Dugard also compared Israeli policy in the occupied Palestinian territory to apartheid in South Africa in a November 2011 article for Al Jazeera. While acknowledging some distinctions between the two systems, he said that "in practice, there is little difference," with both regimes being "characterized by discrimination, repression and territorial fragmentation (that is, land seizures)." He said that Israel's "confiscation of Palestinian farms under the pretext of building a security wall" was reminiscent of South African actions against blacks, and argued that "Israel has gone beyond apartheid South Africa in constructing separate (and unequal) roads for Palestinians and settlers." He also claimed that Israeli security forces, like the South African Security Police, "practiced torture on a large scale."
In a 2012 paper, Dugard reiterated his comparison of Israel and South Africa. "Israel does not recognize those who engage in resistance activities, either as combatants or as protesters, as 'political' prisoners as this would confer legitimacy on the cause that motivates them," wrote Dugard. "Instead they are termed ordinary criminals, security prisoners or, most frequently, 'terrorists.' South Africa too sought to denigrate its political prisoners in this way." He further maintained that "more Palestinians have been killed in targeted assassinations of combatants [by Israel] than were judicially executed in South Africa." He concluded that "However cruel and inhuman the conditions of Palestinian prisoners, however unfair the trials that sent them to prison, and however demeaning their characterization as 'criminals' or 'terrorists,' we should not forget that Palestinian prisoners are the fortunate ones. For they were not murdered by a regime that murders political opponents under the euphemism of 'targeted assassinations.'"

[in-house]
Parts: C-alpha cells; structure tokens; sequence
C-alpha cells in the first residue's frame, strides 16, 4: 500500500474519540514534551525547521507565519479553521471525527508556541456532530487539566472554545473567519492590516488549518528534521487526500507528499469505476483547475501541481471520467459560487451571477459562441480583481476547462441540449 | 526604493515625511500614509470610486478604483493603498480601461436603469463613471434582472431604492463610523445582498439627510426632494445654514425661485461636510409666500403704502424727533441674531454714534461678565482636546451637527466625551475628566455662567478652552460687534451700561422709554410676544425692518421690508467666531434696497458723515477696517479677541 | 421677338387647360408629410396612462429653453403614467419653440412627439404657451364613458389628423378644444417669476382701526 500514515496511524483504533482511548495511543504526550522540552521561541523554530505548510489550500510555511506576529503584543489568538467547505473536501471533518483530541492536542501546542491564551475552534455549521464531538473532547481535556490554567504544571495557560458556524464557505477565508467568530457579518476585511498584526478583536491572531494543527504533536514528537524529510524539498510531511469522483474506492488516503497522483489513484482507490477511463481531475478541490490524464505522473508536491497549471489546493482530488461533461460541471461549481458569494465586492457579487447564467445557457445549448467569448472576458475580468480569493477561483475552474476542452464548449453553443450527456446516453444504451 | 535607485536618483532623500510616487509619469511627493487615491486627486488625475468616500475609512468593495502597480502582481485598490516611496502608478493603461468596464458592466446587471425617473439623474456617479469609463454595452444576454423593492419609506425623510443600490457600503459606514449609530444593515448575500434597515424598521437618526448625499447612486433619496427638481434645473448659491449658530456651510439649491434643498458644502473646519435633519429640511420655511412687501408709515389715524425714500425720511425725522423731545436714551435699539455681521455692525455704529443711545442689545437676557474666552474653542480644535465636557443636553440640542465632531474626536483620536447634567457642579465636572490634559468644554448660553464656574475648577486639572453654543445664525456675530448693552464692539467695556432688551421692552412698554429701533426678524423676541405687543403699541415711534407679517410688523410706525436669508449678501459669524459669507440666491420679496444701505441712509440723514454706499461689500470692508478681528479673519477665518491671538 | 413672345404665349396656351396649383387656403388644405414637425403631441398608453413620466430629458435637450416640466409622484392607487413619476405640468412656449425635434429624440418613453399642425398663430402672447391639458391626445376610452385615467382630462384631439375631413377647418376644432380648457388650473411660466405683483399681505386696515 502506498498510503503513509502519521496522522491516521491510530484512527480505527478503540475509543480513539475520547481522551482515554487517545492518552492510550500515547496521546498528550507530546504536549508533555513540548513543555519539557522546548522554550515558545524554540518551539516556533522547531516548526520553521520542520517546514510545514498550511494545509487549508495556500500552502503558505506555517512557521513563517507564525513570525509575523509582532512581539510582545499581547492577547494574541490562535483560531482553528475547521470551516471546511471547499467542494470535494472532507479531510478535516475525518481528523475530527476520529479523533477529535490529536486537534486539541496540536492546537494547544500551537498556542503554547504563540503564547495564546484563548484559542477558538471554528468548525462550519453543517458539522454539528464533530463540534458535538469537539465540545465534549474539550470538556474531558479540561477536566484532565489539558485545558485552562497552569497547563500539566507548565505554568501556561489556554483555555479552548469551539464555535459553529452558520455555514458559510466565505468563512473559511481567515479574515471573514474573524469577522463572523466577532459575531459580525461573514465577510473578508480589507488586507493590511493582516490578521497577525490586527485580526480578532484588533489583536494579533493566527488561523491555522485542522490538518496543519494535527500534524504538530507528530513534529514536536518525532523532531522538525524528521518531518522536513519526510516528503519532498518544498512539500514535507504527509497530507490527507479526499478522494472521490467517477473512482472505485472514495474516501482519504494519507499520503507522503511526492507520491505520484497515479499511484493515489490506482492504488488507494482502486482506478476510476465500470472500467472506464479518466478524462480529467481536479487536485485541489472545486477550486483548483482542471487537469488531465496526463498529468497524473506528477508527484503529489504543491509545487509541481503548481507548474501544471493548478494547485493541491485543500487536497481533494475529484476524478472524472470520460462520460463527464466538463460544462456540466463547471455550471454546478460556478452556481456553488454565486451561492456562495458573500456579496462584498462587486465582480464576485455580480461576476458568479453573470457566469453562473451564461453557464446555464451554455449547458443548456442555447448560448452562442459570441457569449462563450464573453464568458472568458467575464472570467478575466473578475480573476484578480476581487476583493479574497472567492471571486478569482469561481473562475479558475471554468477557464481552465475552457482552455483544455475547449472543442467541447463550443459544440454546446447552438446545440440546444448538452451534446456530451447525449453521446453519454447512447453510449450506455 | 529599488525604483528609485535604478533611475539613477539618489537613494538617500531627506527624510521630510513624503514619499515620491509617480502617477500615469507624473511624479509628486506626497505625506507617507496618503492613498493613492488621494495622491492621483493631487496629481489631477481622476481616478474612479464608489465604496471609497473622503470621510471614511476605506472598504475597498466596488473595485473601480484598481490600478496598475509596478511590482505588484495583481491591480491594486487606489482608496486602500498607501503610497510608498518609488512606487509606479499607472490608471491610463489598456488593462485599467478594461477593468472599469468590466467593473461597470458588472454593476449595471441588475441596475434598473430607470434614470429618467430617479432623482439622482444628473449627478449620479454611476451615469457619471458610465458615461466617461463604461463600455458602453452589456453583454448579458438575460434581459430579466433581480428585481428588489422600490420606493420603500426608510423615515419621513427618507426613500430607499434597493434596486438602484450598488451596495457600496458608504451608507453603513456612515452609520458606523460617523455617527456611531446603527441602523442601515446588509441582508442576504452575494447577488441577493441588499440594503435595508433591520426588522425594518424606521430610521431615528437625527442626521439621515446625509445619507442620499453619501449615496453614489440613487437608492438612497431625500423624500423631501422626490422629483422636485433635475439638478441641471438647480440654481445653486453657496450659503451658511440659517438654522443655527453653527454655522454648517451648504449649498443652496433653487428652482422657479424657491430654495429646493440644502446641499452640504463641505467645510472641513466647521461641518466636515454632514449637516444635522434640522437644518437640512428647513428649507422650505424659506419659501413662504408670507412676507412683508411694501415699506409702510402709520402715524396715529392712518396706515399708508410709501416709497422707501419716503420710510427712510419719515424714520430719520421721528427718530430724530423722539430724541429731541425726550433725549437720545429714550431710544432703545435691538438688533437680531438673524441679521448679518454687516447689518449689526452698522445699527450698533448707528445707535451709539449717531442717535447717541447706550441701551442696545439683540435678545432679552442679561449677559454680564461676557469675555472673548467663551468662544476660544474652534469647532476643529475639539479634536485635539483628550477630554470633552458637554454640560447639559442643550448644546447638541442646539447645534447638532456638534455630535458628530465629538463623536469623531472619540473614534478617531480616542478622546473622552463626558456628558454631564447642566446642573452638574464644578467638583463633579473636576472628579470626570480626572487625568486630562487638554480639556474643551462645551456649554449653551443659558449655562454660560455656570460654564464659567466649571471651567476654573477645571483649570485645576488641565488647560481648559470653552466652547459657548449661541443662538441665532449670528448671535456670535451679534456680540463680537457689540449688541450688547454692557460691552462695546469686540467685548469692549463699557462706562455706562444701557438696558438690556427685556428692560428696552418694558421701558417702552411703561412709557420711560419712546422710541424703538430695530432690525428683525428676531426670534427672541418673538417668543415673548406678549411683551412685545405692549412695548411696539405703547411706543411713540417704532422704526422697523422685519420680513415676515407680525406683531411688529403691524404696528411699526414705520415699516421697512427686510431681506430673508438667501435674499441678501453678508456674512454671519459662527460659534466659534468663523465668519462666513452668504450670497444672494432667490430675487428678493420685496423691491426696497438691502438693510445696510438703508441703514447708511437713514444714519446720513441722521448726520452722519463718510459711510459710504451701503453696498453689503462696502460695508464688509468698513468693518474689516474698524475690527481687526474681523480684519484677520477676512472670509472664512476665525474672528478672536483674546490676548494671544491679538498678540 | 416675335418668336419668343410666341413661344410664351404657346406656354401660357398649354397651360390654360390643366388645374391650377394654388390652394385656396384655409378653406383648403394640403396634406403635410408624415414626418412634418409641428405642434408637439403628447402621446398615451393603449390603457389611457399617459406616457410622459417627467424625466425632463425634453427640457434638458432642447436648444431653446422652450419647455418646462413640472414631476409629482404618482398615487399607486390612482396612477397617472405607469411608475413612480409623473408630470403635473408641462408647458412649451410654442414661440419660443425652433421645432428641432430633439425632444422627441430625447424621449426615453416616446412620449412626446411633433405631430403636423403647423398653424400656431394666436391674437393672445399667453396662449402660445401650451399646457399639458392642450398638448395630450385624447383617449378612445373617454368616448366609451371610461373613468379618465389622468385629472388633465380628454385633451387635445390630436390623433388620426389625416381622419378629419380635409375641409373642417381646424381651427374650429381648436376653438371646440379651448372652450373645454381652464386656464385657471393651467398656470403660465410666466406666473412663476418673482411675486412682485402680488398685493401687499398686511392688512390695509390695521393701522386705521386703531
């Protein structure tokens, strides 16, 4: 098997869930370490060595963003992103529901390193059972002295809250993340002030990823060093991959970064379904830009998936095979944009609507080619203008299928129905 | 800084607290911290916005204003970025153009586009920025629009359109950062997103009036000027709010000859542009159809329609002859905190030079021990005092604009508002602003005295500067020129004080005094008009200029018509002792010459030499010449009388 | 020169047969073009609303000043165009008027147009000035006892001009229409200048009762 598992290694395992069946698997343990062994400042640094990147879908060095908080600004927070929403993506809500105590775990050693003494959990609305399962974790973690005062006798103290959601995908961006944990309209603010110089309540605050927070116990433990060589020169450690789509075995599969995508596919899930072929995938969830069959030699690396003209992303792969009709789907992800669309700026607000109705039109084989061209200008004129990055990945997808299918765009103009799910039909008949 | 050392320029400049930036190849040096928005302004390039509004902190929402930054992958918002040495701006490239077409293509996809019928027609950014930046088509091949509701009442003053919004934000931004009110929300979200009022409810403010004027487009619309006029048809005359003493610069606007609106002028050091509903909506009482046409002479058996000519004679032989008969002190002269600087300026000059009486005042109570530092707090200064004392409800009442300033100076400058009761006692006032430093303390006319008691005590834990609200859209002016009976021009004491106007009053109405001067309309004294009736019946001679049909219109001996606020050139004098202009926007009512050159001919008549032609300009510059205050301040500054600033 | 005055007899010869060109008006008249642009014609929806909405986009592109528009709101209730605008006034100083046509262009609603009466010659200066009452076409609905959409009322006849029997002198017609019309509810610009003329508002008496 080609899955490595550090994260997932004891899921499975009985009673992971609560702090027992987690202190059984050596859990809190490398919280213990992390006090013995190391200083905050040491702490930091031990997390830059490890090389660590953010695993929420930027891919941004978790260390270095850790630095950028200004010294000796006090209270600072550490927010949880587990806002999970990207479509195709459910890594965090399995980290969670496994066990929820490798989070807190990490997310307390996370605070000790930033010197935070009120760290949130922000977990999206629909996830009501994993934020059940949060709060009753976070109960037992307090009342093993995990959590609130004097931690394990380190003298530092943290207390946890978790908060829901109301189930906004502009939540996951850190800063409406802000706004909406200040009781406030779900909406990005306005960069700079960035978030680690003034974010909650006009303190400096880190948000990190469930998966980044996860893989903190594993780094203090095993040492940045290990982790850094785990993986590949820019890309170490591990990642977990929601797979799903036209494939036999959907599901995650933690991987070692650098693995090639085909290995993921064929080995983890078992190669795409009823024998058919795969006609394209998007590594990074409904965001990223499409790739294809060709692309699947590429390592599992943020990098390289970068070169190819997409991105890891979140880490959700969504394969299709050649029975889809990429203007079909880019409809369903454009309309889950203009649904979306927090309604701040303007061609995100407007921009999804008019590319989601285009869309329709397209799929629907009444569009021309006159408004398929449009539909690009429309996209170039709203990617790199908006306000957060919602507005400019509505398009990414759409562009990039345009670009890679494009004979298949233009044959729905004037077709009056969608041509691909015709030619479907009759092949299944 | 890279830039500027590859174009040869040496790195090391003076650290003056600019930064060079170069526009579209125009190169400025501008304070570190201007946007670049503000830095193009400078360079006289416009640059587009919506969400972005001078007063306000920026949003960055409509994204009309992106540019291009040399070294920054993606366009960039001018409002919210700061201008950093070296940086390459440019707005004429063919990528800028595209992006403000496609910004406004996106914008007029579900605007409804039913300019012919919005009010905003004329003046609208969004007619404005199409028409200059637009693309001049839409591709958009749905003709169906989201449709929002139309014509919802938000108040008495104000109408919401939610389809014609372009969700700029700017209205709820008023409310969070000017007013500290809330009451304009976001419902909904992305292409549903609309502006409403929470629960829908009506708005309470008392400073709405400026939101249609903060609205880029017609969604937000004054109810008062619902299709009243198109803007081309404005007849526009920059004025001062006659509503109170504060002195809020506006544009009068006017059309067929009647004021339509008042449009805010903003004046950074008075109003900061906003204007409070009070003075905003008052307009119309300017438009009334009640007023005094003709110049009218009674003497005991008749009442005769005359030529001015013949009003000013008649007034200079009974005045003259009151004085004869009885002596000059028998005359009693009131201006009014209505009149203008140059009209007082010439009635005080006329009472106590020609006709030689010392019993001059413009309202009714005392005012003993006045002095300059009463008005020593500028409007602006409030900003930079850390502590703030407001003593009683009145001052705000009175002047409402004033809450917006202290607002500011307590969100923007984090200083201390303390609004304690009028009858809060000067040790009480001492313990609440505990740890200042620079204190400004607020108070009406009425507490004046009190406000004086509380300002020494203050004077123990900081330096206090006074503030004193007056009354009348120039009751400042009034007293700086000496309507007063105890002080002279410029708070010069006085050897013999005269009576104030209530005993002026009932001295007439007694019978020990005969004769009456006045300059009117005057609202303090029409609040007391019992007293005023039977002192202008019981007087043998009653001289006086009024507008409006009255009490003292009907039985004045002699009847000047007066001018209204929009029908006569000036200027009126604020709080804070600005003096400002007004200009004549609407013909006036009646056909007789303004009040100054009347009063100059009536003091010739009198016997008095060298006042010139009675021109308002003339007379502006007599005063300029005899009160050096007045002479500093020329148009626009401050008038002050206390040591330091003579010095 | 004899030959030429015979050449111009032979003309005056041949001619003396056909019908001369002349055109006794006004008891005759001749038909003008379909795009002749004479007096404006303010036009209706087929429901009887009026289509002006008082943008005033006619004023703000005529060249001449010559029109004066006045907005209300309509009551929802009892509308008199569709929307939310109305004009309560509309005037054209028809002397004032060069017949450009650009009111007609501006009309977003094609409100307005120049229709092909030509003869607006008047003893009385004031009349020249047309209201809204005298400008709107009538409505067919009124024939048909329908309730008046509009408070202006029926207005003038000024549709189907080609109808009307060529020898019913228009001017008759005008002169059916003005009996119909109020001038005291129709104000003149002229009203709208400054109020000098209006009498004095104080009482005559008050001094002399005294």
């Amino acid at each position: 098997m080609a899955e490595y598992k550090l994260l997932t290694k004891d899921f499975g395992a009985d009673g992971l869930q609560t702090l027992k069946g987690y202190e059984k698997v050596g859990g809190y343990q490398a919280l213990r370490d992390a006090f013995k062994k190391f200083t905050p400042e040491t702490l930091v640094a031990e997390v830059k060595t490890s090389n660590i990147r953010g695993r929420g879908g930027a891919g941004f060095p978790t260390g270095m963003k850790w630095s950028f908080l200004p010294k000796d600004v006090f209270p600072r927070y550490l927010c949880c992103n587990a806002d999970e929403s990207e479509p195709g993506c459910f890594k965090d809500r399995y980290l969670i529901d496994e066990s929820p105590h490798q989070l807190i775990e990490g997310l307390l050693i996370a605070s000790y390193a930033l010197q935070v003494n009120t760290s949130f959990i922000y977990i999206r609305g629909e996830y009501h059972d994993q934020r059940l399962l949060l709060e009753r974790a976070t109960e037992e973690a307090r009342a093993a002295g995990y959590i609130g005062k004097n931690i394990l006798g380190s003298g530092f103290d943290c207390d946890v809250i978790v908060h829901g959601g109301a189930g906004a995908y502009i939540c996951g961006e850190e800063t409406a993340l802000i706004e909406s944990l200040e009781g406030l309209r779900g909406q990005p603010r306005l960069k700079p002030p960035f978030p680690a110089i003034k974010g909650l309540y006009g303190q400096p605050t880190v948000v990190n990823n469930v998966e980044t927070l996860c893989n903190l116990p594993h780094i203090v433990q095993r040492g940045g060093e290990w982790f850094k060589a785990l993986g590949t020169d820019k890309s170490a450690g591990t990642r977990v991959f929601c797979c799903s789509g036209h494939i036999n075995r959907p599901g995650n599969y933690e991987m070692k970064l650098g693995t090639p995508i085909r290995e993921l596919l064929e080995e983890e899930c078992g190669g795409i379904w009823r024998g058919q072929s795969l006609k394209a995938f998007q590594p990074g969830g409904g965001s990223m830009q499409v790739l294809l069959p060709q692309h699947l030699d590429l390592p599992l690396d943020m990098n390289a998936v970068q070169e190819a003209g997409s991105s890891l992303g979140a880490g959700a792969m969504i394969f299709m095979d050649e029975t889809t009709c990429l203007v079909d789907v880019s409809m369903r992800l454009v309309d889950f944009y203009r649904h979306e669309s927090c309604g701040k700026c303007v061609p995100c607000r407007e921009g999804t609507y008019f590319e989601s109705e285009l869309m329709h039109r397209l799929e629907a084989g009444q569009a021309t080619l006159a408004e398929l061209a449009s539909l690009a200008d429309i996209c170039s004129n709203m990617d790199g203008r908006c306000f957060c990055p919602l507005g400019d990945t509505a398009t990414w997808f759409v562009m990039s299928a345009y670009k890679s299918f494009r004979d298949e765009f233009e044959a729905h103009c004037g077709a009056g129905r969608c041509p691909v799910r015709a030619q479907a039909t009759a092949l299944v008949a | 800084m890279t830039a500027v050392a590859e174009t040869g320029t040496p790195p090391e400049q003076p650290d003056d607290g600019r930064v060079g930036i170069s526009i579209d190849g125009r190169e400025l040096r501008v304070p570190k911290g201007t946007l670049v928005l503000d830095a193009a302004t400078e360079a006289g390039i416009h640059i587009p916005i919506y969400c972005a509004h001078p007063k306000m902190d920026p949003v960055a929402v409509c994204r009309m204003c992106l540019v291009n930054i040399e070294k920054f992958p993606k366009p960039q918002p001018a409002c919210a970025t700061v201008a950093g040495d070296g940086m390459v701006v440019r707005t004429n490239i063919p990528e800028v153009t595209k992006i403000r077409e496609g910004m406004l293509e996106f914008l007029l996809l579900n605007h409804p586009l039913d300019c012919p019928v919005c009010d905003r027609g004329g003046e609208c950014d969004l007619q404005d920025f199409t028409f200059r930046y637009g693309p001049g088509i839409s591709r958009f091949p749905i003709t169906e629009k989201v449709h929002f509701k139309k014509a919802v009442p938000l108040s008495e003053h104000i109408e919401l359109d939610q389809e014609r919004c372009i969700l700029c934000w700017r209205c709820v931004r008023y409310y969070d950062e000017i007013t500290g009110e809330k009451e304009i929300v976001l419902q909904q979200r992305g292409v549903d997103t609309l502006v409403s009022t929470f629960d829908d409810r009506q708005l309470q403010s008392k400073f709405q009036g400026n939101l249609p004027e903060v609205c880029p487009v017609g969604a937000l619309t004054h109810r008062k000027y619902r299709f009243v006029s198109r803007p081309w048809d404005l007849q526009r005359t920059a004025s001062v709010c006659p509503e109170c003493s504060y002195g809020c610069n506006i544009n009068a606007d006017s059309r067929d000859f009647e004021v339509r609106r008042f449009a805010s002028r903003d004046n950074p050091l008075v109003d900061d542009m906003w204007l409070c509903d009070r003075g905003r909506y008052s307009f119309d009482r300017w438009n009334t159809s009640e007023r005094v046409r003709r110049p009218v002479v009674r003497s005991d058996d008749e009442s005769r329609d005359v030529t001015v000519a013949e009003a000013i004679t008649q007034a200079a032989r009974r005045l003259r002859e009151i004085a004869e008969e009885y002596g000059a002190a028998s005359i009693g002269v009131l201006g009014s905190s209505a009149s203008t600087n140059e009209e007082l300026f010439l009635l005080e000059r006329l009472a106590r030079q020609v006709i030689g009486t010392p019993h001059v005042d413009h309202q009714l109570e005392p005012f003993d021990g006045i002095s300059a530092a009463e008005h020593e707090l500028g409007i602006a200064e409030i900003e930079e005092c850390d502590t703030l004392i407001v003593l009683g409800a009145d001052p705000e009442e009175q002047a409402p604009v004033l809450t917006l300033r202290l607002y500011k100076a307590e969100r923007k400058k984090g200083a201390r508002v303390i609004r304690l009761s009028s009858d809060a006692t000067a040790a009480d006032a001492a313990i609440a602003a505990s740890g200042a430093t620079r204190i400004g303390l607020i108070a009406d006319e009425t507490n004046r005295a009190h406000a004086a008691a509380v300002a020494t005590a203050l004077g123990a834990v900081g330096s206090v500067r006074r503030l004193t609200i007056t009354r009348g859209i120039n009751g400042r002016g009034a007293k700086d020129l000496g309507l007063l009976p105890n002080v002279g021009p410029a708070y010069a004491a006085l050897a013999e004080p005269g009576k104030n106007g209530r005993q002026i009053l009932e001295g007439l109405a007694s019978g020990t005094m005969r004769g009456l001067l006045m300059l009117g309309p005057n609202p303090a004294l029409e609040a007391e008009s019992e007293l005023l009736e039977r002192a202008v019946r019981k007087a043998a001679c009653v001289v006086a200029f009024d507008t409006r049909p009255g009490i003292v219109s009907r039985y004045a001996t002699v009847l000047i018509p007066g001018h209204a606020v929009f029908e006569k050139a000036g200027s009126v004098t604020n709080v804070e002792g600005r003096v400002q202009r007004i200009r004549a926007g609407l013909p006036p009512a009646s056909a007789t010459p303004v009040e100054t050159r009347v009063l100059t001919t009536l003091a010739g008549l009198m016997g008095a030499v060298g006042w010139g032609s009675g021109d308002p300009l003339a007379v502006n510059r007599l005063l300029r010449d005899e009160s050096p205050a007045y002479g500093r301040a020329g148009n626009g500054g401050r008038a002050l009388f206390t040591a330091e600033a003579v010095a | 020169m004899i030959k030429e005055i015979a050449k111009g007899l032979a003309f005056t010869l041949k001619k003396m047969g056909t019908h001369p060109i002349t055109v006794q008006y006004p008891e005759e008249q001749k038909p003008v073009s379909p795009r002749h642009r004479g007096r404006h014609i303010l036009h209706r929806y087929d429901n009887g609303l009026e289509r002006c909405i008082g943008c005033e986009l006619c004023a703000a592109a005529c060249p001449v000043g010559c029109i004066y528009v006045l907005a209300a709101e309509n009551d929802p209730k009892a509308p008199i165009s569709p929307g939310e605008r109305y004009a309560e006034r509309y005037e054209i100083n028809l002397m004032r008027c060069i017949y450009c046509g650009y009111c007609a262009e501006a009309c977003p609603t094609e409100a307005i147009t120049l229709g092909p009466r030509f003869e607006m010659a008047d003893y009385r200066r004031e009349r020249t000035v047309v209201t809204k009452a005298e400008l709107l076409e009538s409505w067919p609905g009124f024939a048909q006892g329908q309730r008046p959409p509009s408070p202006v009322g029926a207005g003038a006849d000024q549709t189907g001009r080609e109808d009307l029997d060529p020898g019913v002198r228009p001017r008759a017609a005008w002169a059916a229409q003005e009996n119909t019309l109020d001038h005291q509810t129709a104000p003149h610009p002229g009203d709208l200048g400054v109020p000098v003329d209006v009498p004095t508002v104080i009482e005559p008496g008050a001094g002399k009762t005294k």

In a September 2012 article, he declared that Britain, as the original "Mandatory Power" governing what is now Israel under a League of Nations mandate, had violated a "sacred" obligation to Palestinians by supporting Israel over the decades and that the "jury is still out on the question whether Israel acted in self-defence or as an aggressor" in the Six-Day War. "Sadly Britain has done little to protect the human rights of the Palestinian people or to advance their independence," Dugard wrote. While questioning the legality of the 1947 UN resolution establishing Israel, he argued for the legitimacy of Palestine as a state, noting that it is a member of the League of Arab States and of UNESCO and that "between 120 and 130 states have recognised the state of Palestine in some way or another."